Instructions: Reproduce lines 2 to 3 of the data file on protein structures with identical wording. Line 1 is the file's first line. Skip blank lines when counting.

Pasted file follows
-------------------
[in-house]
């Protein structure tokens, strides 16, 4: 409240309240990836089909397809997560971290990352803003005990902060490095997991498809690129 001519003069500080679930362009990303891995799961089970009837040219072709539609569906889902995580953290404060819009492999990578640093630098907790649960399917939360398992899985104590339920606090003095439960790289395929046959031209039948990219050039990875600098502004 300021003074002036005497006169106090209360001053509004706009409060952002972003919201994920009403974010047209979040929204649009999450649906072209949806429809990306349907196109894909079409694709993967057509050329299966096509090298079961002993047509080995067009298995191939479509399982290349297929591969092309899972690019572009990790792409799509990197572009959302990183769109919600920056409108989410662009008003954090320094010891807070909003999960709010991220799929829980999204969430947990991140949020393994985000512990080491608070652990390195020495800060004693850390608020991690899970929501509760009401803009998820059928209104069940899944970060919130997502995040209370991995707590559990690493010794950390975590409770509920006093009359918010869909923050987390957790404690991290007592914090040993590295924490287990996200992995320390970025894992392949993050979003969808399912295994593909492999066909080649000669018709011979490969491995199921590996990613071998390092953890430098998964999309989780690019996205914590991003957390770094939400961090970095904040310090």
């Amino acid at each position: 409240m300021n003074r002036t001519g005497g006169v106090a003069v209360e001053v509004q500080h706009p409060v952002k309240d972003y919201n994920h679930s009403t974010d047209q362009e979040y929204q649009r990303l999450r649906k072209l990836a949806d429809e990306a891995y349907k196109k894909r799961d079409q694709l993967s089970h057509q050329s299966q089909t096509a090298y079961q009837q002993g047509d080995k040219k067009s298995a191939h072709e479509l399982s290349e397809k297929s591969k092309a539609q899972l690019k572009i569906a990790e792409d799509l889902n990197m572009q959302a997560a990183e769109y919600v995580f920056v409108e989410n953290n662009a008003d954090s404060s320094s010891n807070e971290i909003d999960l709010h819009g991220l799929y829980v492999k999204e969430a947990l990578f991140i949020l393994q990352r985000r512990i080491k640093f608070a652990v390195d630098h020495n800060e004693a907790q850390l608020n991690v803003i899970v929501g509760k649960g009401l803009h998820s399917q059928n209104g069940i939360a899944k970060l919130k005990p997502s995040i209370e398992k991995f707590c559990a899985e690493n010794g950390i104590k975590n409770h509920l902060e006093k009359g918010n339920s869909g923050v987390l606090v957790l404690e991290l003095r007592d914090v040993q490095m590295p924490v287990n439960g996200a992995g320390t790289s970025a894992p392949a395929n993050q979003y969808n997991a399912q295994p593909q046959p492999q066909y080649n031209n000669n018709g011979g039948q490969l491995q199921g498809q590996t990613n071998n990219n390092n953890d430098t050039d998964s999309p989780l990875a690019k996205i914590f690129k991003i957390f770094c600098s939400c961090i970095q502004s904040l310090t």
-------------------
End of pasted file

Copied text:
């Protein structure tokens, strides 16, 4: 409240309240990836089909397809997560971290990352803003005990902060490095997991498809690129 001519003069500080679930362009990303891995799961089970009837040219072709539609569906889902995580953290404060819009492999990578640093630098907790649960399917939360398992899985104590339920606090003095439960790289395929046959031209039948990219050039990875600098502004 300021003074002036005497006169106090209360001053509004706009409060952002972003919201994920009403974010047209979040929204649009999450649906072209949806429809990306349907196109894909079409694709993967057509050329299966096509090298079961002993047509080995067009298995191939479509399982290349297929591969092309899972690019572009990790792409799509990197572009959302990183769109919600920056409108989410662009008003954090320094010891807070909003999960709010991220799929829980999204969430947990991140949020393994985000512990080491608070652990390195020495800060004693850390608020991690899970929501509760009401803009998820059928209104069940899944970060919130997502995040209370991995707590559990690493010794950390975590409770509920006093009359918010869909923050987390957790404690991290007592914090040993590295924490287990996200992995320390970025894992392949993050979003969808399912295994593909492999066909080649000669018709011979490969491995199921590996990613071998390092953890430098998964999309989780690019996205914590991003957390770094939400961090970095904040310090």
């Amino acid at each position: 409240m300021n003074r002036t001519g005497g006169v106090a003069v209360e001053v509004q500080h706009p409060v952002k309240d972003y919201n994920h679930s009403t974010d047209q362009e979040y929204q649009r990303l999450r649906k072209l990836a949806d429809e990306a891995y349907k196109k894909r799961d079409q694709l993967s089970h057509q050329s299966q089909t096509a090298y079961q009837q002993g047509d080995k040219k067009s298995a191939h072709e479509l399982s290349e397809k297929s591969k092309a539609q899972l690019k572009i569906a990790e792409d799509l889902n990197m572009q959302a997560a990183e769109y919600v995580f920056v409108e989410n953290n662009a008003d954090s404060s320094s010891n807070e971290i909003d999960l709010h819009g991220l799929y829980v492999k999204e969430a947990l990578f991140i949020l393994q990352r985000r512990i080491k640093f608070a652990v390195d630098h020495n800060e004693a907790q850390l608020n991690v803003i899970v929501g509760k649960g009401l803009h998820s399917q059928n209104g069940i939360a899944k970060l919130k005990p997502s995040i209370e398992k991995f707590c559990a899985e690493n010794g950390i104590k975590n409770h509920l902060e006093k009359g918010n339920s869909g923050v987390l606090v957790l404690e991290l003095r007592d914090v040993q490095m590295p924490v287990n439960g996200a992995g320390t790289s970025a894992p392949a395929n993050q979003y969808n997991a399912q295994p593909q046959p492999q066909y080649n031209n000669n018709g011979g039948q490969l491995q199921g498809q590996t990613n071998n990219n390092n953890d430098t050039d998964s999309p989780l990875a690019k996205i914590f690129k991003i957390f770094c600098s939400c961090i970095q502004s904040l310090t």